"North House" is well into its second decade. The campus on the Grand Marais Harbor supports over 225 courses and 120 instructors, attracting students from all over the country; indeed, the world. The range of northern crafts courses taught each year – from basketry to northern ecology to woodworking, from ½ day to two weeks in duration, all have one thing in common. In each, there is meaningful satisfaction that comes from creating with the hands, the heart and the mind.
 
 
North House Folk School History, a non-profit supported primarily through memberships, is also the community gathering place for live music and dances, potlucks, films, festivals, ski swaps, boat auctions, baking outdoors in the firebrick oven – simple, important stuff. The reach of North House extends far beyond the open-air timbered structures where most of the activity takes place. It travels with each student who goes home with an experience that cannot be easily duplicated anywhere else, that of self-discovery. And yes, you really can bury yourself in your work here – the Build Your Own Casket class is one of the most popular!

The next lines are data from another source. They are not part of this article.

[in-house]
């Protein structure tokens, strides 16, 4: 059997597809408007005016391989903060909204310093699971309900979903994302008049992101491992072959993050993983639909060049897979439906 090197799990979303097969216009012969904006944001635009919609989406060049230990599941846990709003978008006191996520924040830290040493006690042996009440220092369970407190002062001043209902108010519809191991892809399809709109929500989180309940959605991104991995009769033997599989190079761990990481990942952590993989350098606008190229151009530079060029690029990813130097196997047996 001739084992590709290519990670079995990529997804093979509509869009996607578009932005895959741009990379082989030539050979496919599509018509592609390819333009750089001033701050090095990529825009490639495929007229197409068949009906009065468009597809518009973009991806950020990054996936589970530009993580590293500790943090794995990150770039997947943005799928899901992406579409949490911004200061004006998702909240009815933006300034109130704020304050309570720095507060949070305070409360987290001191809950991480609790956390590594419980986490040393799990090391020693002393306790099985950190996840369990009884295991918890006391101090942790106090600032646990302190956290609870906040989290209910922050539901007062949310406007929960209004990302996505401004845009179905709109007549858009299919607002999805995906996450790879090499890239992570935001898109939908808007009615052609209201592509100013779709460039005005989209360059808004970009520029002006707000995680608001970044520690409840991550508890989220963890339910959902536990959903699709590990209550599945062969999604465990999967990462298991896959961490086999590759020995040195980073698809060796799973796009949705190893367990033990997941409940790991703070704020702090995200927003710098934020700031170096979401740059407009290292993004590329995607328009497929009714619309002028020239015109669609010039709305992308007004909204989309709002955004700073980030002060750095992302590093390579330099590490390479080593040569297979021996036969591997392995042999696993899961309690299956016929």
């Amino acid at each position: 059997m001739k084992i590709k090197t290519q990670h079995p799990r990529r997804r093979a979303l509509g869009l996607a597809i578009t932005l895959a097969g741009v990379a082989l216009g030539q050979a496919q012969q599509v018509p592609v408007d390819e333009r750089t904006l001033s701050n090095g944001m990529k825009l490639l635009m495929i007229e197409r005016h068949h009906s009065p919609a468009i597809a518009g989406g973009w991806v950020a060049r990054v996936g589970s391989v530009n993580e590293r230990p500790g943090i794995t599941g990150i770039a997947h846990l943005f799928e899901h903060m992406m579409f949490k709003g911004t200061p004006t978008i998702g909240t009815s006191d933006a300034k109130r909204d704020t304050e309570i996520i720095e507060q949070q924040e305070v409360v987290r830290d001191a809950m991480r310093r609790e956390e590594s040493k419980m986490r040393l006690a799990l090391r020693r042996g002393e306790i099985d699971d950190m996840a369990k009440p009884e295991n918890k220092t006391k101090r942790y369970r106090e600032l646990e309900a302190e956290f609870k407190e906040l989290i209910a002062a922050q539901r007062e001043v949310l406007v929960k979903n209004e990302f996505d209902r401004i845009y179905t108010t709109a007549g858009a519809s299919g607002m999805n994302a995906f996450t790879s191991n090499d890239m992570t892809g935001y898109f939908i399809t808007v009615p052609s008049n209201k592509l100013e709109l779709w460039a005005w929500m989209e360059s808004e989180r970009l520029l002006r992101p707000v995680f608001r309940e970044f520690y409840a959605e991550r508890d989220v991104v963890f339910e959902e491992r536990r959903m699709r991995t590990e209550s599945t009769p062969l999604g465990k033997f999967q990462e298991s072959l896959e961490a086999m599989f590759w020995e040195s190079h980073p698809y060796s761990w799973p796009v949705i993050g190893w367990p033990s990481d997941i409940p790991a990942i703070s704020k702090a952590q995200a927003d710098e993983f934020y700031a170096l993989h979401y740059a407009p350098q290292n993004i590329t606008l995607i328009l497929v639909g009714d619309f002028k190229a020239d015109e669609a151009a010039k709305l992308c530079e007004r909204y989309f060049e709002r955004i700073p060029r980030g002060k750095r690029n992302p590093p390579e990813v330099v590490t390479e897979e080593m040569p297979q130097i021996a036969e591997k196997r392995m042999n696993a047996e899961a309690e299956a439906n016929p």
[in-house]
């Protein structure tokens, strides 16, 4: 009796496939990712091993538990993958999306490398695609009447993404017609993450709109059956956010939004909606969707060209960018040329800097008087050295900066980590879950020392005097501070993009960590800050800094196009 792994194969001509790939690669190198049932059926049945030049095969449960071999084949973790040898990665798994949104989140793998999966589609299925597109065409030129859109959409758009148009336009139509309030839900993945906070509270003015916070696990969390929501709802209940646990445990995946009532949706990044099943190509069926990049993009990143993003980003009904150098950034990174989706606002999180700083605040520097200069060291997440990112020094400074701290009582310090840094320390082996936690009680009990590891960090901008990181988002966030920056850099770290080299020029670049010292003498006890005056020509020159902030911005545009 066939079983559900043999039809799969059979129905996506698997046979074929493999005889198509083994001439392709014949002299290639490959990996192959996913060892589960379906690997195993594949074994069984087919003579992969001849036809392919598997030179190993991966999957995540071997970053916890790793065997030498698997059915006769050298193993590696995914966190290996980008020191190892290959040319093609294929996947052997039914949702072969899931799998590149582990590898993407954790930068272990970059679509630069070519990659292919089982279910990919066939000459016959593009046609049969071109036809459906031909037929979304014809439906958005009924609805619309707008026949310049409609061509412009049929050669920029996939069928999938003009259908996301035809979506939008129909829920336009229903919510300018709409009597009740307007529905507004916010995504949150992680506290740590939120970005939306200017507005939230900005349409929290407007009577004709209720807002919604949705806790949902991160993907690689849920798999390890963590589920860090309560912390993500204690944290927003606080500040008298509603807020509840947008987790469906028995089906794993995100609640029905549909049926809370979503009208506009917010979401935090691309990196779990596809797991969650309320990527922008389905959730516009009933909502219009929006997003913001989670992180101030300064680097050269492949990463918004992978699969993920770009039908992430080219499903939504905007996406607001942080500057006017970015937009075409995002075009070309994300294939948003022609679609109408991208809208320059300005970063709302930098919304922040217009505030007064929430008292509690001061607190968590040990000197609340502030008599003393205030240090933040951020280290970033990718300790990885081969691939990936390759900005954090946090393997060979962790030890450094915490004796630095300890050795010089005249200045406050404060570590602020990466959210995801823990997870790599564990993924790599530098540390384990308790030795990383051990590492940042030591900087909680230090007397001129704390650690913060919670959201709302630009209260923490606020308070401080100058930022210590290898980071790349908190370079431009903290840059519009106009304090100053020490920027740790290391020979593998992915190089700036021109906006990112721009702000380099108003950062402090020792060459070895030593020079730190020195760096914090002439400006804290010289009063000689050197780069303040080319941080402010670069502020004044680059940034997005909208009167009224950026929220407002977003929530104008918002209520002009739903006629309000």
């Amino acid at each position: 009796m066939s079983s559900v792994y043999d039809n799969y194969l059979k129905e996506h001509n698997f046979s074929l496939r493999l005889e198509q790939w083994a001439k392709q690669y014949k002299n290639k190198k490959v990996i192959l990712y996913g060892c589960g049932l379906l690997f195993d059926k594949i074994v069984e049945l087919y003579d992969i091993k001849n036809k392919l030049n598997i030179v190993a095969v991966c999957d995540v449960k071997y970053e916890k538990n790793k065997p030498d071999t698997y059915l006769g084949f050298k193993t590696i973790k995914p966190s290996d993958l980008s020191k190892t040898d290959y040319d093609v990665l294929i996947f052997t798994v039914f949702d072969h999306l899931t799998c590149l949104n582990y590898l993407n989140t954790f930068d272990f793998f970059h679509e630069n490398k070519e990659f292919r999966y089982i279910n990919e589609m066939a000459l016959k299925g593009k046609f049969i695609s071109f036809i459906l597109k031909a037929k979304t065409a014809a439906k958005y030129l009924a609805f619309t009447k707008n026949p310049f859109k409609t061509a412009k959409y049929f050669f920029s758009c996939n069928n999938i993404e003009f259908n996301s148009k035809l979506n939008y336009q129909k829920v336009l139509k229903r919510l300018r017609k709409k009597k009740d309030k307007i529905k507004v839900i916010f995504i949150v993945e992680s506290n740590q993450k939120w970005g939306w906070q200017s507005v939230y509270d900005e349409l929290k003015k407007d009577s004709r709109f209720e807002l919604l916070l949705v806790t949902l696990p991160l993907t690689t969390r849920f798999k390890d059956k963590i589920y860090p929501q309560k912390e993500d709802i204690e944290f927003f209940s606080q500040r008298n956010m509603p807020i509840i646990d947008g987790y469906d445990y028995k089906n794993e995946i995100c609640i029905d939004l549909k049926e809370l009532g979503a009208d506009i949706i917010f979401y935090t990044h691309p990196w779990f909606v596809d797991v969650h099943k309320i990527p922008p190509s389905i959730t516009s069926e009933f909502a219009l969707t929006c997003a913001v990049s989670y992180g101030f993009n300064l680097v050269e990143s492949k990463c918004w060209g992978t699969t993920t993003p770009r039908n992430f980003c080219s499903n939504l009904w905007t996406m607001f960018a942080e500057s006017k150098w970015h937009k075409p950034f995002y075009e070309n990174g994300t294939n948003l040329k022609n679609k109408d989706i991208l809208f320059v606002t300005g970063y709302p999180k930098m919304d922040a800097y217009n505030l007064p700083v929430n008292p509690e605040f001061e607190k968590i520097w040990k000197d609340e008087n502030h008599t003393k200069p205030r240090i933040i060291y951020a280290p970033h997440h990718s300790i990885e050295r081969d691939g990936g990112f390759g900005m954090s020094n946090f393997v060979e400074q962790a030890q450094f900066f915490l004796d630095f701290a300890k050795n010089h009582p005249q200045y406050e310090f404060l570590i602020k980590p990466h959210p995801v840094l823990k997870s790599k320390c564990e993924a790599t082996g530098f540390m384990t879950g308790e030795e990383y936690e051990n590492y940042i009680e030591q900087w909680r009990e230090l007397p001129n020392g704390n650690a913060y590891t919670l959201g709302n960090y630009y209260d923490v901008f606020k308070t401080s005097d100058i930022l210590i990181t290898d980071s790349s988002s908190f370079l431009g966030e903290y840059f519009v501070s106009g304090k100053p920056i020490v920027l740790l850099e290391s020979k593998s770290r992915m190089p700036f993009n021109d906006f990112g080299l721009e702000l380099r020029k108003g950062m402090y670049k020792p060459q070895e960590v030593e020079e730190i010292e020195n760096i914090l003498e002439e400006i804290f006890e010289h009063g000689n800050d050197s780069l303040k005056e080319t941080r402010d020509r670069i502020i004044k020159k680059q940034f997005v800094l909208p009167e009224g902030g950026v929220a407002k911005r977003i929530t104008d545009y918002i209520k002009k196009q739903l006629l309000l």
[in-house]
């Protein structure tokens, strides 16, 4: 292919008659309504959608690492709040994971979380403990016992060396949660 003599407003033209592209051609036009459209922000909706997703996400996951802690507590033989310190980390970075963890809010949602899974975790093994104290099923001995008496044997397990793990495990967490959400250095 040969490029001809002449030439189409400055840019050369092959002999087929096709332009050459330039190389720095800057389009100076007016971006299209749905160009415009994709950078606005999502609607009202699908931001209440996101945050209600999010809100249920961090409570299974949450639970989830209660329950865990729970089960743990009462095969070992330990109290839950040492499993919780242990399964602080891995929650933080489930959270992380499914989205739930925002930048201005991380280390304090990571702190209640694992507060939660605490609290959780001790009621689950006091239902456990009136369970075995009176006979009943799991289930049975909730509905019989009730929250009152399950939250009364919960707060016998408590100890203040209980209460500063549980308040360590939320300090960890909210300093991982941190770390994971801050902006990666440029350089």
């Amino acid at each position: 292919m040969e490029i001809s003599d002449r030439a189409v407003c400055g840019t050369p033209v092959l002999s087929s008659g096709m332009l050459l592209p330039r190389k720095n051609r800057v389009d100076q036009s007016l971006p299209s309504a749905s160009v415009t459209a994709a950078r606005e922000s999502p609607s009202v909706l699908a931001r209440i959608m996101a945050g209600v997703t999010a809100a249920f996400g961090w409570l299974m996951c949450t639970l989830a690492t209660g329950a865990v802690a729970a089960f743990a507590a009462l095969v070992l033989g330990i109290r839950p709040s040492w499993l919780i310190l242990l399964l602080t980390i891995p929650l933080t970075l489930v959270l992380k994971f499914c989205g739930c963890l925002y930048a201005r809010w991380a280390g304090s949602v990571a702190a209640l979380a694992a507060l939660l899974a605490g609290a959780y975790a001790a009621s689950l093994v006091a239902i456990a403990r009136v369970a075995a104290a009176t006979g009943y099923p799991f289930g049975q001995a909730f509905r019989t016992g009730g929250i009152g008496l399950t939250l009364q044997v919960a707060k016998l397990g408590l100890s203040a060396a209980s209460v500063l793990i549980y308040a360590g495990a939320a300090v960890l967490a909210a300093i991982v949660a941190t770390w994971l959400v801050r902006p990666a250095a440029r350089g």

If timbers could talk no doubt, there would be stories. Two timbered buildings, built in the 1930’s by the Civilian Conservation Corp as warehouses for the Forest Service, stand on the edge of the Grand Marais harbor. Giant saw logs rolling into the harbor, ready to be rafted and pulled across the big lake to sawmills in Wisconsin. Work crews sharing tales as they bedded down for the night on the loft’s wooden floors. Tools–planting bars to sharpened two-man saws–stockpiled for the moment and waiting for the coming season. If timbers could talk.
 
 
Built as workspace on a working harbor, the buildings served an important purpose for decades. Built by the hands of experienced woodworkers, their elemental timbered trusses and rugged black iron tie bolts almost seem to speak–durability, beauty, purpose, simplicity.